Symbolic violence in media is a deliberate manufacturing tool in logical line with an illegitimate and oppressive system which mandates consequential physical violence. Physical violence against women—a mere embodiment of current social fabrics and relations—cannot be dismantled without the deliberate restructuring of media—symbolic narratives—and consumption patterns—physical narratives—which govern our day to day existence. I attend to understand, capture, and explain how pornographic and carnal representations of women in media—symbolic violence—both prescribes the legitimacy and normalization that allows for physical violence against women to occur in “real” space and concurrently reproduces the physical demands of the real world’s violence.

We live in a world where there are more slaves than ever before. Examining the ways prison systems and modern-day slavery are state-initiated and state-sanctioned, I make visible how we can understand black and brown violability, and the ways such bodies are policed, disciplined, and punished routinely both in public and private space. Utilizing a blend of anti-racist and feminist studies, I examine the need for abolition and what that looks like within a patriarchal and white-supremacist society such as ours.

Being fat in public spheres is a weird space of being. I am simultaneously hyper-visible, but invisible. I exist as both stared at, pondered, investigated, defined but also ignored, discounted, and passed over. I exist in this space of public perceptions I had no say over. Utilizing a critical frame, I examine the way body image, fatness, beauty, and femininity is characterized, surveilled, policed, disciplined, and punished in different spaces. Entangling feminist studies here with classist interrogation, decolonial attitudes, anti-capitalist and anti-racist thought, I intertwine beauty in these seemingly unrelated categories to make salient the ways women’s bodies have historically and currently been disciplined.

I grasp that sex work is an ideal form of labour within a neoliberal capitalist market since it satisfies the commodification of certain bodies performing certain labour. Sex work is then the best opportunity for women to gain access to wealth and change their class position within an economy that devalues everything, including the reproductive and sexual ability of their bodies. Women’s bodies then become synonymous and mere substitutes for cash and other economic goods. We can simutenously grasp the preceeding of class mobility as real, felt, and experienced, and realize that such work reduces sex workers to commodities who should feel empowered in the dehumanization of their bodies. I nor prescribe sex work as legitimate in a free, just, liberated society nor do I ascribe to the idea that sex work should be isolated from other forms of oppressive labour in an illegitimate system as our current. Forced work in plantations is oppressive. Working in sweatshops is oppressive. Working a job where you cannot meet your sustenance needs is oppressive. Sex work is a logical process that evolves out of a colonial capitalist supremacist patriarchy. While sex work is legitimate in this system, the question then becomes—do we want it to be? And, if we do not, how do we change the system(s) that prescribe its legitimacy?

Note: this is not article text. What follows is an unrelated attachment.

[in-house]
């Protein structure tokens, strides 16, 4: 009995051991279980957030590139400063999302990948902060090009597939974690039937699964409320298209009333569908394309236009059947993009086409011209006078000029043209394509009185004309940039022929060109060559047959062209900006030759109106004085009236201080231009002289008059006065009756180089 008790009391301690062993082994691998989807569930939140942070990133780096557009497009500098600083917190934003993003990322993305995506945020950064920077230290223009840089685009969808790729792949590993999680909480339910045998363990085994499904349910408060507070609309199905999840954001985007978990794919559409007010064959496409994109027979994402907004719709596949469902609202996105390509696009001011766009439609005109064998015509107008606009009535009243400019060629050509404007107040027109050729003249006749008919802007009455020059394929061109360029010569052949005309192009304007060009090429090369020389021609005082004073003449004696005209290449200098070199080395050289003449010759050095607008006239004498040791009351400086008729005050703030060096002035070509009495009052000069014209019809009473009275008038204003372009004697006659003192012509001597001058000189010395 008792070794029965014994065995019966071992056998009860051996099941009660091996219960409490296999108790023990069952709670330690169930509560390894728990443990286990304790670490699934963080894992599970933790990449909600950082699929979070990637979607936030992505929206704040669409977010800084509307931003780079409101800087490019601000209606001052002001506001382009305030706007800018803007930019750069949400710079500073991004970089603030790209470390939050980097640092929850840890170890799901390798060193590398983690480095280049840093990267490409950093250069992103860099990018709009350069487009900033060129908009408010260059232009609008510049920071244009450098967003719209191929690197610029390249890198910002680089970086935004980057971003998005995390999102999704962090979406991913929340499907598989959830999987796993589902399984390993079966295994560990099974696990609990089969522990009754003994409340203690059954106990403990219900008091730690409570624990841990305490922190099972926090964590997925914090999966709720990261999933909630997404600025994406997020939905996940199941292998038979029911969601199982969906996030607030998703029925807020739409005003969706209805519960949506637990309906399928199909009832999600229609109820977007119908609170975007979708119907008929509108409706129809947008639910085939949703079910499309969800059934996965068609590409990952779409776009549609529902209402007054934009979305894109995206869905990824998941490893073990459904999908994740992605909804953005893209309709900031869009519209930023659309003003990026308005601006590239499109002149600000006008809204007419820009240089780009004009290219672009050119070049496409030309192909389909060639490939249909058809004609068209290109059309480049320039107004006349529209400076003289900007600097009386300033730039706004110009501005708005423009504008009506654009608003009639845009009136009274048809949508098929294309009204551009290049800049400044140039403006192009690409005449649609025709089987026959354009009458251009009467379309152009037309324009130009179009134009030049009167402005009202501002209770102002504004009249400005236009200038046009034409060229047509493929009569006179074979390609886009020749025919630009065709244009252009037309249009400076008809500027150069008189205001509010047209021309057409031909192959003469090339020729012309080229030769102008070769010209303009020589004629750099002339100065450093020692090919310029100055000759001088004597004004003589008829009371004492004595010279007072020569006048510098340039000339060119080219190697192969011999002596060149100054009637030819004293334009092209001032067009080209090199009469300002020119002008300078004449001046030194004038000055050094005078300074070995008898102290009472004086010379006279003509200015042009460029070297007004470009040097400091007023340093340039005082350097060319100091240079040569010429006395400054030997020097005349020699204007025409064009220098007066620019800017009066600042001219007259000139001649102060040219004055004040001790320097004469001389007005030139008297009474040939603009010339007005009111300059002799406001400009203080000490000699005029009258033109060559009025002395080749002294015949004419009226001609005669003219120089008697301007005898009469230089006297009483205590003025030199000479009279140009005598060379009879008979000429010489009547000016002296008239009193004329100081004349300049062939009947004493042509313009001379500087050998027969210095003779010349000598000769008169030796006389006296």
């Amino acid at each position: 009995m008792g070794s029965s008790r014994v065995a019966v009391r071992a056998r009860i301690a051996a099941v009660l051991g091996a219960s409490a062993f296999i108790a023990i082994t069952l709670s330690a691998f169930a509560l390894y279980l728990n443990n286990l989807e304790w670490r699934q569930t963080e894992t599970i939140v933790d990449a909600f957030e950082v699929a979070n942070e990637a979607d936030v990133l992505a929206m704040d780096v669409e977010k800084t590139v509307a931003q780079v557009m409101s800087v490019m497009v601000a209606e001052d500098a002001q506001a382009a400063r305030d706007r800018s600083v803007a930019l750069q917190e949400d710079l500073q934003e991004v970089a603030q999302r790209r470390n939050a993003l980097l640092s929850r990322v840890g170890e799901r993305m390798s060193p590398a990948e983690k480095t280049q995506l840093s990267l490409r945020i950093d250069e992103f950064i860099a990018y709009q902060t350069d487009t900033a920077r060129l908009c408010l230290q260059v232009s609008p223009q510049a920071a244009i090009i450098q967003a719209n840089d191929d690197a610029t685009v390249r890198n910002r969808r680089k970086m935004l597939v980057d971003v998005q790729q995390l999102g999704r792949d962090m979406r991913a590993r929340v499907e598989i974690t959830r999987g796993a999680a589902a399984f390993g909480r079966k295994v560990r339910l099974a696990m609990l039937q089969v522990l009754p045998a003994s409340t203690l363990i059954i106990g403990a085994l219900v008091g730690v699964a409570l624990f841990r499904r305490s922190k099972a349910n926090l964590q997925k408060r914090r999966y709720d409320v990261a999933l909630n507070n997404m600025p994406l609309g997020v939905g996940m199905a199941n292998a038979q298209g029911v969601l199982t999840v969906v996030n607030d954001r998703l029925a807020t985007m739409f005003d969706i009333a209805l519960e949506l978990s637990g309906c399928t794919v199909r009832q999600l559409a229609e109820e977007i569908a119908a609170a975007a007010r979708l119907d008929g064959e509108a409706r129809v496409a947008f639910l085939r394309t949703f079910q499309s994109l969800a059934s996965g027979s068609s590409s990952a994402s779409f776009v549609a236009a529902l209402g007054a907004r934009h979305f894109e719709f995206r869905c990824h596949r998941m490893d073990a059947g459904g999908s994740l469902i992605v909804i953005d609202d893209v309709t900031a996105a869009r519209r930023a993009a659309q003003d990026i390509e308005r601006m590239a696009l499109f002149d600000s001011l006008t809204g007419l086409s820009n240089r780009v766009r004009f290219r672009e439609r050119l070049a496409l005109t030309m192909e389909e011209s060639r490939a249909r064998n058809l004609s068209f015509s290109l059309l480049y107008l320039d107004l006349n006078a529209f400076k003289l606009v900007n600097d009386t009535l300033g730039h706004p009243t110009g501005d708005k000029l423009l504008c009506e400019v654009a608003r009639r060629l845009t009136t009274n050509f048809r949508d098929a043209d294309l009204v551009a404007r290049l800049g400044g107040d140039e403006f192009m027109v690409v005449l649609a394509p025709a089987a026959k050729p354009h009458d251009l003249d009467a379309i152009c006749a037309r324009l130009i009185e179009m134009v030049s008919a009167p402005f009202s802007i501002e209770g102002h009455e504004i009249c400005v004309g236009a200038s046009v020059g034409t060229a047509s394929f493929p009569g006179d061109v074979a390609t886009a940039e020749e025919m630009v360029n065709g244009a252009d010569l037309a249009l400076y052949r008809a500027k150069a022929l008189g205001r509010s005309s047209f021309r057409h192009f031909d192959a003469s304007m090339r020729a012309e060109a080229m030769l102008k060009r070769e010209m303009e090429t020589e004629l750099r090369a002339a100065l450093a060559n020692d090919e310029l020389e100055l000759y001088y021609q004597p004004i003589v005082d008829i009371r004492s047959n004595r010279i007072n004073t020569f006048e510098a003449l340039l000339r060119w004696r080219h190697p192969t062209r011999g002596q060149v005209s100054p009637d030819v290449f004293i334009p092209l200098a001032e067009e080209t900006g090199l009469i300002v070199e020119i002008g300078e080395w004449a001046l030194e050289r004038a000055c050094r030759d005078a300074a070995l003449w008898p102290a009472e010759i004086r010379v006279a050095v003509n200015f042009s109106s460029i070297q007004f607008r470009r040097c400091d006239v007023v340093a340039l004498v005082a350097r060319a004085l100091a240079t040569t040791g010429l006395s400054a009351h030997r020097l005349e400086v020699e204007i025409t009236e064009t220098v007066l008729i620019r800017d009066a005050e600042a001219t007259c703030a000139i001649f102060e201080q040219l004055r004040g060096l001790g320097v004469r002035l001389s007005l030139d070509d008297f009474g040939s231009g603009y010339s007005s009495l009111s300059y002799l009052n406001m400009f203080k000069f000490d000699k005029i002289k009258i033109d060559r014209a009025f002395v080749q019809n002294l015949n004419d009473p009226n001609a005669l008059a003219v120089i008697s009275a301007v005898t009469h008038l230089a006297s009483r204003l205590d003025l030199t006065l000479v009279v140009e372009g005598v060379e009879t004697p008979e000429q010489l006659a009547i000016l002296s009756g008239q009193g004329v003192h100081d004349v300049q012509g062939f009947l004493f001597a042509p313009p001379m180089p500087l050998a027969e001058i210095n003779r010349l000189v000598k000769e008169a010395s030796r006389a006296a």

We live in a system of power relations and oppressor/oppressed dynamics. These power and relational dynamics are exercised through and by adherence to the logic of our colonial capitalist supremacist patriarchy; injustices, inequalities, and exploitation expand as processes out of this system. These technologies (processes) of oppression refer to the manifestation of power relations and hierarchies of superordinate/subordinates in everyday social systems including but not limited to, modern states, social norms, “common sense”, education infrastructure, media representations/symbolic discourse, and police/legal institutions. In this regard, the processes of oppression—technology, surveillance, policing, discipline, violence—have flowed, moved, and been manipulated for the different social and political climates they are expressed in. The preceding surveillance and technologies of oppression are changing even when the systems of oppression have stayed in tact. This system—colonial capitalist supremacist patriarchy—determines a social order which then changes over time as there are technological improvements, migration and transnational developments, and infrastructure and institutional changes, thus determining different social processes. Our social order is then a racist colonial capitalist patriarchal one because it is based on a colonial capitalist supremacist patriarchal system.